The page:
Autistics are more likely to have allergies, asthma, selective IgA deficiency (sIgAd), enhanced expression of HLA-DR antigen, and an absence of interleukin-2 receptors, as well as familial autoimmunity and a variety of autoimmune phenomena. These include elevated serum IgG and ANA titers, IgM and IgG brain antibodies, and myelin basic protein (MBP) antibodies (103-110). Similarly, atypical responses to Hg have been ascribed to allergic or autoimmune reactions (8), and genetic predisposition to such reactions may explain why Hg sensitivity varies so widely by individual (88,111). Children who developed acrodynia were more likely to have asthma and other allergies (11); IgG brain autoantibodies, MBP, and ANA have been found in HgP subjects (18,111,112); and mice genetically prone to develop autoimmune diseases "are highly susceptible to mercury-induced immunopathological alterations" even at the lowest doses (113). Additionally, many autistics have reduced natural killer cell (NK) function, as well as immune-cell subsets shifted in a Th2 direction and increased urine neopterin levels, indicating immune system activiation (103,114-116). Depending upon genetic predisposition, Hg can induce immune activation, an expansion of Th2 subsets, and decreased NK activity (117-120).
In most affected children, autistic symptoms emerge gradually, although there are cases of sudden onset (3). The earliest abnormalities have been detected in 4 month olds and consist of subtle movement disturbances; subtle motor-sensory disturbances have been observed in 9 month olds (49). More overt speech and hearing difficulties become noticeable to parents and pediatricians between 12 and 18 months (2). TMS vaccines have been given in repeated intervals starting from infancy and continuing until 12 to 18 months. While HgP symptoms, may arise suddenly in especially sensitive individuals (11), usually there is a preclinical "silent stage" in which subtle neurological changes are occuring (121) and then a gradual emergence of symptoms. The first symptoms are typically sensory- and motor-related, which are followed by speech and hearing deficits, and finally the full array of HgP characteristics (40). Thus, both the timing and nature of symptom emergence in ASD are fully consistent with a vaccinal Hg etiology. This parallel is reinforced by parental reports of excessive amounts of mercury in urine or hair from younger autistic children, as well as some improvement in symptoms with standard chelation therapy (122).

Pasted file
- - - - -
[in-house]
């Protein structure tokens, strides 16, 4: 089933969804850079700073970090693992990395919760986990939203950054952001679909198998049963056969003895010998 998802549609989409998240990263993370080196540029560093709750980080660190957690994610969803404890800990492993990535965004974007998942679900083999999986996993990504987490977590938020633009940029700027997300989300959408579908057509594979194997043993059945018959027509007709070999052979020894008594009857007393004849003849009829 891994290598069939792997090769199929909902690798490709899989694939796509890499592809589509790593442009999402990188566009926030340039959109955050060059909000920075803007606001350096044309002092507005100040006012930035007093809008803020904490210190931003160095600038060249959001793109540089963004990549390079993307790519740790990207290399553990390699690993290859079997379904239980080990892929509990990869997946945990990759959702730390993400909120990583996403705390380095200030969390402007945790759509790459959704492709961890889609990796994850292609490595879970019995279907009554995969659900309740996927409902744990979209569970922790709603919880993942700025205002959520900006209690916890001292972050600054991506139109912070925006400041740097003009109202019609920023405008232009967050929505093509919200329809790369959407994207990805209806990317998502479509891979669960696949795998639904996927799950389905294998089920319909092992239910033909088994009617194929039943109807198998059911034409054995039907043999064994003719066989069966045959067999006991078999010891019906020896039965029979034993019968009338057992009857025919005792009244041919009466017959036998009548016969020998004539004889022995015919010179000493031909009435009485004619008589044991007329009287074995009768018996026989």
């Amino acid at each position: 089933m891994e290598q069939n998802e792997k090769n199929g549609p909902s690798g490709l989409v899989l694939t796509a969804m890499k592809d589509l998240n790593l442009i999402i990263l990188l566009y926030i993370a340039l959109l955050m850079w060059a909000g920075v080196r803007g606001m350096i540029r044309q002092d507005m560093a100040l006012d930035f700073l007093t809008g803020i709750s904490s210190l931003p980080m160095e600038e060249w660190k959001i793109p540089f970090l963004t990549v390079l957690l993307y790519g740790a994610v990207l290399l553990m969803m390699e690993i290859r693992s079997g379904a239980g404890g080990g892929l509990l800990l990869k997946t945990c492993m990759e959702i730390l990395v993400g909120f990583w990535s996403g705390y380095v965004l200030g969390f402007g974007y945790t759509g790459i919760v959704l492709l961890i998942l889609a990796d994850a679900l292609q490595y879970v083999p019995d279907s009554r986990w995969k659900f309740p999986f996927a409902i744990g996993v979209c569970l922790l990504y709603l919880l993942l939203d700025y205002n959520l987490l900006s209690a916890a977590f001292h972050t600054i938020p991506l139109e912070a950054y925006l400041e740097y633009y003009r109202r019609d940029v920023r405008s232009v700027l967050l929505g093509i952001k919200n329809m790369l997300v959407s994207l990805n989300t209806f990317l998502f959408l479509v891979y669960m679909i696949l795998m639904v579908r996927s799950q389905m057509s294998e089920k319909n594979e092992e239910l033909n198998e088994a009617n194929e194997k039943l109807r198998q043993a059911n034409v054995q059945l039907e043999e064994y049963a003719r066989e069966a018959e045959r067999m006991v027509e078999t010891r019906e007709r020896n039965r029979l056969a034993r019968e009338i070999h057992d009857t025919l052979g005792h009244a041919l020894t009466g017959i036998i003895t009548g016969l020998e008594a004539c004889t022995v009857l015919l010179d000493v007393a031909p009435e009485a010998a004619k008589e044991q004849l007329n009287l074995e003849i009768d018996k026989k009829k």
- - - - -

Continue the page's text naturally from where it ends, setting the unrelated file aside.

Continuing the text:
The discovery and rise in prevalence of ASD mirrors the introduction and spread of TMS in vaccines. Autism was first described in 1943 among children born in the 1930s (123). Thimerosal was first introduced into vaccines in the 1930s (7). In studies conducted prior to 1970, autism prevalence was estimated, at 1 in 2000; in studies from 1970 to 1990 it averaged 1 in 1000 (124). This was a period of increased vaccination rates of the TMS-containing DPT vaccines among children in the developed world. In the early 1990s, the prevalence of autism was found to be 1 in 500 (125), and in 2000 the CDC found 1 in 150 children affected in one community, which was consistent with reports from other areas in the country (126). In the late 1980s and early 1990s, two new TMS vaccines, the HIB and Hepatitis B, were added to the recommended schedule (7).